In the long months before Nov. 3, 20290, all candidates engaged in political speech, one of our most protected forms of speech. In the weeks since the election, the incumbent and his supporters have had the freedom to broadcast allegations of fraud and election misdeeds. Ultimately, even the incumbent, now former, attorney general determined that no evidence of election fraud existed. Nonetheless, the incumbent and his legal team brought their claims to various courts, where they found that, no matter how loudly or often allegations are stated, claimants still must provide actual, admissible evidence to avoid dismissal.
The Covid-19 pandemic has tested the First Amendment further, as many of our fellow citizens have refused to wear protective face coverings or avoid gathering in large groups, claiming undue limitations on their freedoms of expression, religion, and other less well-defined rights. The importance of these arguments was underscored when, just last month, the U.S. Supreme Court ruled that New York’s Covid-19 protocols preventing the assembly of large church groups could not be enforced. The majority found, basically, that the laws were not enforceable because they treated churches differently than other businesses that were regulated under the laws.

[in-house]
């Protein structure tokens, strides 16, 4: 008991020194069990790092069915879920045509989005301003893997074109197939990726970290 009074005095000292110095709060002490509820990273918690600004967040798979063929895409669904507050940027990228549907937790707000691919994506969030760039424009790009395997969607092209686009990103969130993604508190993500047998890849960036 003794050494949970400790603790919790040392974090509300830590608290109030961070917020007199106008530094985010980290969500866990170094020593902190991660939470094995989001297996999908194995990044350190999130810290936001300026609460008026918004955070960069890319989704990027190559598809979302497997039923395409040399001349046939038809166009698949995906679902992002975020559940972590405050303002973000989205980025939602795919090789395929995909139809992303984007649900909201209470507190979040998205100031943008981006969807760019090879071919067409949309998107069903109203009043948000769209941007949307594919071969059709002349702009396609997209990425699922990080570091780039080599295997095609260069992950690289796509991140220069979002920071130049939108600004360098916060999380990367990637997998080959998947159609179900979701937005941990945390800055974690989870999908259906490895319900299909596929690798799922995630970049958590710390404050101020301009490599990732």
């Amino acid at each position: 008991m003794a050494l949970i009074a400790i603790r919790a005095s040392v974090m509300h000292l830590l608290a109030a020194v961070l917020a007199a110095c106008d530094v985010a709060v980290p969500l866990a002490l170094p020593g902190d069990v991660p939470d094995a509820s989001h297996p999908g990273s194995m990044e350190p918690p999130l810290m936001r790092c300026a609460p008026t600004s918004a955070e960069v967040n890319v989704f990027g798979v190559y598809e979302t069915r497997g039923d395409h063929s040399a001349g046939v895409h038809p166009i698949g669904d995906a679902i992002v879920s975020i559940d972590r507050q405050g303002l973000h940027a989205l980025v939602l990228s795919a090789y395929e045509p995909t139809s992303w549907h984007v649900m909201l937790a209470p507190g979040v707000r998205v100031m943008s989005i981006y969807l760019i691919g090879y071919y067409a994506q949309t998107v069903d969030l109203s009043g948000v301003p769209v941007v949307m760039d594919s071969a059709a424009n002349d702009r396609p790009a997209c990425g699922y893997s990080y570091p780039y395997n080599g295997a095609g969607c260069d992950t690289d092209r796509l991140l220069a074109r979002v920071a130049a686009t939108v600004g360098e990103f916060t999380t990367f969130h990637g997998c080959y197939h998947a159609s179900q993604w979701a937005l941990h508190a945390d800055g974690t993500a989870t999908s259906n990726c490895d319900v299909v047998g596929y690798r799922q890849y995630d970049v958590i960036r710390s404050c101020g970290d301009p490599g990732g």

Freedom of speech has, of course, always been curtailed in several ways, such as the oft-quoted prohibition against inciting dangerous panic by crying “fire” in a crowded theatre. In addition, the availability of lawsuits for libel and slander limits our ability to make false, derogatory, public statements about others. Nonetheless, even in libel suits, speaking the truth provides a defense.